Vanya and other activists hold out little hope for the 2015 EU-brokered deal between the government and opposition which includes new elections, the appointment of a special attorney general to investigate the wiretaps, and zero possibility of Gruevski and other top officials ever being charged. These sources stress that in the absence of a free press or proper separation of powers, authoritarianism is on the rise. This is Balkan authoritarianism with nationalistic overtones, inspired by models which, on the ground, have started to become known as “Putinism” and “Erdoganism,” thanks to the incentives Balkan autocrats see in the illiberal political systems in Russia and Turkey.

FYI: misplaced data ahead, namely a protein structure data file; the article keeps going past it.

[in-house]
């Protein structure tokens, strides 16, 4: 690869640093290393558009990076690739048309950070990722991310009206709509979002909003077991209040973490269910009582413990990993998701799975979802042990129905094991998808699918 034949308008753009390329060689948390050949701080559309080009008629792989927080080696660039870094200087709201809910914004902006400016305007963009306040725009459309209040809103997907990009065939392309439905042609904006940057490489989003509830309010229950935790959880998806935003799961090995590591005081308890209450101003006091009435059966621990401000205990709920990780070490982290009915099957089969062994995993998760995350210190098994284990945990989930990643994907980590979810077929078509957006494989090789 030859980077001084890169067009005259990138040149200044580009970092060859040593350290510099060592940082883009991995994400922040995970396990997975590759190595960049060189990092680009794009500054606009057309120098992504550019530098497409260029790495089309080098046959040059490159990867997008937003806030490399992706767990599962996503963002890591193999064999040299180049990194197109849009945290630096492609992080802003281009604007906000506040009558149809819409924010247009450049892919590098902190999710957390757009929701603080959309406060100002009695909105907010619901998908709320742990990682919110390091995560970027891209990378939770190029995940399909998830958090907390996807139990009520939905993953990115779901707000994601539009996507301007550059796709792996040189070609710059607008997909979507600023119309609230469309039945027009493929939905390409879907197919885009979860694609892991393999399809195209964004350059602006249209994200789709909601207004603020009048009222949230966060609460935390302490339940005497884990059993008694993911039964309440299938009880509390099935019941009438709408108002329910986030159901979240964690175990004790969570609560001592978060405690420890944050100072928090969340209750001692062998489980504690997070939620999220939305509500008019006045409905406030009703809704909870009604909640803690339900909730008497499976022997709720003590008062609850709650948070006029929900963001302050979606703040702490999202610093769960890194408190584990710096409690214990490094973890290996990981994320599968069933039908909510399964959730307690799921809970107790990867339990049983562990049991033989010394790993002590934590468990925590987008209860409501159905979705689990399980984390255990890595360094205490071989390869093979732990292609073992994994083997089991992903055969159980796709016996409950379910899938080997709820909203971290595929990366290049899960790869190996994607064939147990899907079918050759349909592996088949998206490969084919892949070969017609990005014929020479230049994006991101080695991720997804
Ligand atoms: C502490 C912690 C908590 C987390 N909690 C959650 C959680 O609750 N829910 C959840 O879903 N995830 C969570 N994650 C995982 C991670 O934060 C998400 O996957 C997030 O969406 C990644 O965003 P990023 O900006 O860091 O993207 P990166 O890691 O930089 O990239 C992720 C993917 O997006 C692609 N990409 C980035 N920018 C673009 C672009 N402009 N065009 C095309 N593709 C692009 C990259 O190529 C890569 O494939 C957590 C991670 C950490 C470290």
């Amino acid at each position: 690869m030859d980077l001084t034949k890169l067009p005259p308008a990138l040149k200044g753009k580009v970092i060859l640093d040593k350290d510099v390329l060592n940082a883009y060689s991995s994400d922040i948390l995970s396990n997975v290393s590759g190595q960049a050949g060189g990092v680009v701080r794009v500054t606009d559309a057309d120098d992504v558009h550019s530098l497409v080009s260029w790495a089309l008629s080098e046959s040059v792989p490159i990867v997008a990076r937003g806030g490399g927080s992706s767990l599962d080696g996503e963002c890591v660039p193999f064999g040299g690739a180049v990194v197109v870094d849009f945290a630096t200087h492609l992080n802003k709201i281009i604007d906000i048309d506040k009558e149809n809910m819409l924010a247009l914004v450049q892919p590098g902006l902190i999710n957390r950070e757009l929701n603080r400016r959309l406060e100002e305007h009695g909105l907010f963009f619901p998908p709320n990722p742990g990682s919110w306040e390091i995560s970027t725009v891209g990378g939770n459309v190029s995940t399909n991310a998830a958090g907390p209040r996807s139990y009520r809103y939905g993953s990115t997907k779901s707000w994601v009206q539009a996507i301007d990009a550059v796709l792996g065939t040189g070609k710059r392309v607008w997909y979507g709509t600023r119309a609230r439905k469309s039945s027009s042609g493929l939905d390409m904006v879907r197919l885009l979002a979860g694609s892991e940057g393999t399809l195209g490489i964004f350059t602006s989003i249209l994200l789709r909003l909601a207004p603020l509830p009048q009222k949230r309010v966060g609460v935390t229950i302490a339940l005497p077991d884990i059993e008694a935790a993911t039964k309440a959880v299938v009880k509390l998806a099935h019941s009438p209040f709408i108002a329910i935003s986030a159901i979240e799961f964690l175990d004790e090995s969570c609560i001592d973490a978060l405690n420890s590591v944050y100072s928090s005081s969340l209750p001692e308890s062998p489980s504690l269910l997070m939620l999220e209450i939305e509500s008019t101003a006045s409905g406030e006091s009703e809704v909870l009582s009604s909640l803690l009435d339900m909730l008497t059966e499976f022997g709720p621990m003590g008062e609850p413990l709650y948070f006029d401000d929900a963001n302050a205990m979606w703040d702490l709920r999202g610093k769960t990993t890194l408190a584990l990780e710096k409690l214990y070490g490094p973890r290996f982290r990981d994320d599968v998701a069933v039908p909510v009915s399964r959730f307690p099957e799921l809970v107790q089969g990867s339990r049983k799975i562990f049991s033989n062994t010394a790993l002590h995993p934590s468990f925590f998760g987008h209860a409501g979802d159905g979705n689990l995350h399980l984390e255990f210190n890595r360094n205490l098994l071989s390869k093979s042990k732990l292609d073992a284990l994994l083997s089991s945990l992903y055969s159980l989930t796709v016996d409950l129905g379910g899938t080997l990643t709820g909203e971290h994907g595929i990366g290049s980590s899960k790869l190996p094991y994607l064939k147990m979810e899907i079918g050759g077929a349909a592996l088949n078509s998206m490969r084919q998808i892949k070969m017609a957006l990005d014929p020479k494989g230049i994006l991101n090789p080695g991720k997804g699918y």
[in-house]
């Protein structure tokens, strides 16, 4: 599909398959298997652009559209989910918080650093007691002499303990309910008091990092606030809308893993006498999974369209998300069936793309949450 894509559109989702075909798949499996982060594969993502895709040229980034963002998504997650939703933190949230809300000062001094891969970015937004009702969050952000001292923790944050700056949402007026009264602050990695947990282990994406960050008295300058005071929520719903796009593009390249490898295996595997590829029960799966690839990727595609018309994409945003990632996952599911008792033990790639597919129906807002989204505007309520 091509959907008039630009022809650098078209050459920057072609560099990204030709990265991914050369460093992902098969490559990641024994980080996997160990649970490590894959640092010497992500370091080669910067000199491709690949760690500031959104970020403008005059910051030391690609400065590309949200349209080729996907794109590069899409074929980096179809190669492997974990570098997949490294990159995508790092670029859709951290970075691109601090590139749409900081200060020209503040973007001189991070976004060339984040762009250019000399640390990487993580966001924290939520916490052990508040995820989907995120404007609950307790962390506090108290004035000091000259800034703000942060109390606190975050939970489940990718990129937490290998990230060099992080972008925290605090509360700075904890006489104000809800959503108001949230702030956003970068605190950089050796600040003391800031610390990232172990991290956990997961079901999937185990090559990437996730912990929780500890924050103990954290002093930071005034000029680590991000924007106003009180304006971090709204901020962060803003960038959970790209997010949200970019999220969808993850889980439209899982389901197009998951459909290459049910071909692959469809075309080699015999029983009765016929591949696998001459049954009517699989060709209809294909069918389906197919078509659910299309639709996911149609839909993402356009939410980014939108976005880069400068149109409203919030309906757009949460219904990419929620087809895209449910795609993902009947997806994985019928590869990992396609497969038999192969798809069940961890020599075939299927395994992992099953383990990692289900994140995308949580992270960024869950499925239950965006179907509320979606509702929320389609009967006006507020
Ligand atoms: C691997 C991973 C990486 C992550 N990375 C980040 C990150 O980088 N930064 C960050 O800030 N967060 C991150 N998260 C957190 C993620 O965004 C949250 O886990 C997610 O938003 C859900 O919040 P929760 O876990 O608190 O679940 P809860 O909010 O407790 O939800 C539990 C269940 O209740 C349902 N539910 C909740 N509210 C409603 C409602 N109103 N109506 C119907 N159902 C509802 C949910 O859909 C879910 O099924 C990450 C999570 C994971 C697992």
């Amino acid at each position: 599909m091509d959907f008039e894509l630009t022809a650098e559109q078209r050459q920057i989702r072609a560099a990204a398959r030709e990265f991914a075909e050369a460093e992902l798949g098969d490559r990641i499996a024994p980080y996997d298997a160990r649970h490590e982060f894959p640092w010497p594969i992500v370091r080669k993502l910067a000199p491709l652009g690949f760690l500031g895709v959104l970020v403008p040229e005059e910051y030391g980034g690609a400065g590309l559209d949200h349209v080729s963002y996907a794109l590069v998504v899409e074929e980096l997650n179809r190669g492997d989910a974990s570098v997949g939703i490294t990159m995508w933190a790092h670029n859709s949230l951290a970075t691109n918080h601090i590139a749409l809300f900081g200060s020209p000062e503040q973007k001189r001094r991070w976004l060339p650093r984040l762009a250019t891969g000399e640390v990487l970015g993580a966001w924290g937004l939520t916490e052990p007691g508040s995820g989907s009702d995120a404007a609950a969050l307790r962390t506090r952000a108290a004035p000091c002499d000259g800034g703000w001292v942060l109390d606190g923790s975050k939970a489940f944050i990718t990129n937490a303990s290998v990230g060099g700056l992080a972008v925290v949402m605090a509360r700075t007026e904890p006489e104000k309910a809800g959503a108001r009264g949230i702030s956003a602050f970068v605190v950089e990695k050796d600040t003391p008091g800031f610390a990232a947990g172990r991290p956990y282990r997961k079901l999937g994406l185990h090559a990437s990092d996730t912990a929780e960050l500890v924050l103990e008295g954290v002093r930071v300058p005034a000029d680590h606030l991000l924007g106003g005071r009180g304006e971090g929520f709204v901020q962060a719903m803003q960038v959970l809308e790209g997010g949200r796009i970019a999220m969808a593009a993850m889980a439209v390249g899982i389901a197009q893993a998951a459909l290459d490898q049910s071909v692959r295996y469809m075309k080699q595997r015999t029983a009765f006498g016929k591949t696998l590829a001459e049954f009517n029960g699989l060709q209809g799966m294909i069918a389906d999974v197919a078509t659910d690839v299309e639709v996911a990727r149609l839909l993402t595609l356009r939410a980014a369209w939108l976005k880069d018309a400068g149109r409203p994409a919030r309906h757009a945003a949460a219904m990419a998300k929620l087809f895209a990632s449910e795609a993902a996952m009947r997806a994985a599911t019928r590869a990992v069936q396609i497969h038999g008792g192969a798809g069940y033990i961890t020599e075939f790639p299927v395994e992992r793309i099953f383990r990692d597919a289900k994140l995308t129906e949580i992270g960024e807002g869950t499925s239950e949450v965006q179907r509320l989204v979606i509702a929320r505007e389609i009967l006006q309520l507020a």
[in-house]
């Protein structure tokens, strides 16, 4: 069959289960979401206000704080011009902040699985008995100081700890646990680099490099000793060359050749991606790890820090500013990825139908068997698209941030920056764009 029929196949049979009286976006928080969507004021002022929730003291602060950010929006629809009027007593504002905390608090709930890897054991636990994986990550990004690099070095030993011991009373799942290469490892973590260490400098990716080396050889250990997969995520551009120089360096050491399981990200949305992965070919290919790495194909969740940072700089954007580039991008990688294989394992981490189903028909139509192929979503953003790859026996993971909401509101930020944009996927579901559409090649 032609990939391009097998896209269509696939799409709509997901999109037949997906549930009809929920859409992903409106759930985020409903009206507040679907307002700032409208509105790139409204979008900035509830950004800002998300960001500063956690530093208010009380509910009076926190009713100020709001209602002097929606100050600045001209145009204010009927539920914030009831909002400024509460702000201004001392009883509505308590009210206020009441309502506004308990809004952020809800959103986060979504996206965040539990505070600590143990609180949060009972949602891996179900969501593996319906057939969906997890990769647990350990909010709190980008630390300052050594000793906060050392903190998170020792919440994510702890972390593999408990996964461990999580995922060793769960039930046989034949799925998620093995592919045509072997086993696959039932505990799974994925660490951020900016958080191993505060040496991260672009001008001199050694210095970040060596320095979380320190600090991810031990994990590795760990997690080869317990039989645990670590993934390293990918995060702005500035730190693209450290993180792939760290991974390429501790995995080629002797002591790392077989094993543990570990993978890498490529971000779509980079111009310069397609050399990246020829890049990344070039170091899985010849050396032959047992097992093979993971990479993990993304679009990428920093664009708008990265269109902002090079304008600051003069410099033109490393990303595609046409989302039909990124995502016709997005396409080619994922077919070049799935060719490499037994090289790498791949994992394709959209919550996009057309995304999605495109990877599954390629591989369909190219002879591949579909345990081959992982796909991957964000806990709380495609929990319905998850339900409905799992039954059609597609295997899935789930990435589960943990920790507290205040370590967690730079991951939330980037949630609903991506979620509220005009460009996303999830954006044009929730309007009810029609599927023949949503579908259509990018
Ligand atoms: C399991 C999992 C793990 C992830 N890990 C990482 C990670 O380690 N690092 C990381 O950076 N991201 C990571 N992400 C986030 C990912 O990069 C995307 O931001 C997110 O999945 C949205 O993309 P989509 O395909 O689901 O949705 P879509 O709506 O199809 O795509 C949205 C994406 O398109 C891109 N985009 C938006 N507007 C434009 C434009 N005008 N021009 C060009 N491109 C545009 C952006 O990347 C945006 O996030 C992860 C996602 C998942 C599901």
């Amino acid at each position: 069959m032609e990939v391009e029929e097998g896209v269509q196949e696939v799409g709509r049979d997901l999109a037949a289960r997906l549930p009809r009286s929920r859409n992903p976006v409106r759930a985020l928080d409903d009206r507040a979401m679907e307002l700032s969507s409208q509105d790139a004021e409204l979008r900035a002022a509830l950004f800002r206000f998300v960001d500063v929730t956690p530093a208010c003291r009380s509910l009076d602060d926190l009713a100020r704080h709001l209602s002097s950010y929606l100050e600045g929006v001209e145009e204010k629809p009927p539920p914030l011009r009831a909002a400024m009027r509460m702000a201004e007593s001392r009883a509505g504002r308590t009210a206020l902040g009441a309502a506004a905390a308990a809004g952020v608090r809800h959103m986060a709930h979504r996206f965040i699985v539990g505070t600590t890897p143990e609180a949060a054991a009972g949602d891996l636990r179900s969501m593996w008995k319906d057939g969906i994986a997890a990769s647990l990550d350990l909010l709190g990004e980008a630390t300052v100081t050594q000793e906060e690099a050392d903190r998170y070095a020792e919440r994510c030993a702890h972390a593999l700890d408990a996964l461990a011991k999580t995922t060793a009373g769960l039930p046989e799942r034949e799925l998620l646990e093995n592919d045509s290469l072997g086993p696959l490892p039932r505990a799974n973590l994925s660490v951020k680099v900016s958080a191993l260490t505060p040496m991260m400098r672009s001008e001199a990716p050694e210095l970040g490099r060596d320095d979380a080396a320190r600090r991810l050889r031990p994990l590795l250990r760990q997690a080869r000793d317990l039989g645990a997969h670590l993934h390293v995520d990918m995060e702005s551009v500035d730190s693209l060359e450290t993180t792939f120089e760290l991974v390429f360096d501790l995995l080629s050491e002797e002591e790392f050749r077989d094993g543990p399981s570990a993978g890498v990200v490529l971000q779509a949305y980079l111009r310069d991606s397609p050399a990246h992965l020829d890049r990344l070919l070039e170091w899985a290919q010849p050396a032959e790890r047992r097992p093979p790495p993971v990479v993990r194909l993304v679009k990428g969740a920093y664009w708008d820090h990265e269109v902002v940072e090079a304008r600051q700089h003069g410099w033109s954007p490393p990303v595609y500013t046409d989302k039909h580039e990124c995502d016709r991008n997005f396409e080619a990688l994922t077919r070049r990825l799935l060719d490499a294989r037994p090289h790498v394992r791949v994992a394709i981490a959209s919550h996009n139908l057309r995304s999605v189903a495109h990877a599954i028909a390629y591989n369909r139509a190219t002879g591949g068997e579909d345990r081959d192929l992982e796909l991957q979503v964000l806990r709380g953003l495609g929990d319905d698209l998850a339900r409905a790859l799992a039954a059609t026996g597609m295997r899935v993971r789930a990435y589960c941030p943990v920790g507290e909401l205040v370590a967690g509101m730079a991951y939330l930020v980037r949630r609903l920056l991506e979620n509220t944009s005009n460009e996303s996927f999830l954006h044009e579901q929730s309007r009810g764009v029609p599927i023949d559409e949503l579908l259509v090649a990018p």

Vanya agrees with some diplomats in Brussels who criticize the way the EU has dithered for years over the evident “train wreck” in Macedonia, a candidate state for membership of both NATO and the EU. President Ivanov’s brazen decision to pardon all of the politicians involved in the wiretapping scandal pushes Macedonia a little closer to the edge of the abyss, reactivating the street politics option.
Kad sam gladan, nisam svoj